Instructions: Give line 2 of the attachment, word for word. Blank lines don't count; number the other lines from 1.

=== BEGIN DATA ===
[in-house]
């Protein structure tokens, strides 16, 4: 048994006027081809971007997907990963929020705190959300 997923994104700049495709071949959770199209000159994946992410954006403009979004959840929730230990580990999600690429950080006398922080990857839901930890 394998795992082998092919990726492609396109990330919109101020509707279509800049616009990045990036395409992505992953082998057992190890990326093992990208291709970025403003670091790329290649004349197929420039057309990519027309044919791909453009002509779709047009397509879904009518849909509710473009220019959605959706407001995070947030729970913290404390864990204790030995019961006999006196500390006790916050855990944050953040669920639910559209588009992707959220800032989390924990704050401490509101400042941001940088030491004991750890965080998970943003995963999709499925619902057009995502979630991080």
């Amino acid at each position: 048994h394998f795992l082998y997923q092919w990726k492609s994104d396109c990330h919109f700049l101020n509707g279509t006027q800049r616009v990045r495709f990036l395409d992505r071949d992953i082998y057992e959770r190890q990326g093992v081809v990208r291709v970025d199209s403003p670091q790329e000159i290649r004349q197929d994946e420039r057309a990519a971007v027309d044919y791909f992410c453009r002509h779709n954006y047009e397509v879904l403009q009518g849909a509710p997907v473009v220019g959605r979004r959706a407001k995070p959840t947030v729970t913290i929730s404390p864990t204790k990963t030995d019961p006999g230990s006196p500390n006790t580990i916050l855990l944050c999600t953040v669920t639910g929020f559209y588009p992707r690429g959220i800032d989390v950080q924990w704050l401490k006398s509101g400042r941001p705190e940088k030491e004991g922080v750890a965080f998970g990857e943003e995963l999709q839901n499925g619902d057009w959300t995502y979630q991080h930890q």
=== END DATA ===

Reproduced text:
């Protein structure tokens, strides 16, 4: 048994006027081809971007997907990963929020705190959300 997923994104700049495709071949959770199209000159994946992410954006403009979004959840929730230990580990999600690429950080006398922080990857839901930890 394998795992082998092919990726492609396109990330919109101020509707279509800049616009990045990036395409992505992953082998057992190890990326093992990208291709970025403003670091790329290649004349197929420039057309990519027309044919791909453009002509779709047009397509879904009518849909509710473009220019959605959706407001995070947030729970913290404390864990204790030995019961006999006196500390006790916050855990944050953040669920639910559209588009992707959220800032989390924990704050401490509101400042941001940088030491004991750890965080998970943003995963999709499925619902057009995502979630991080």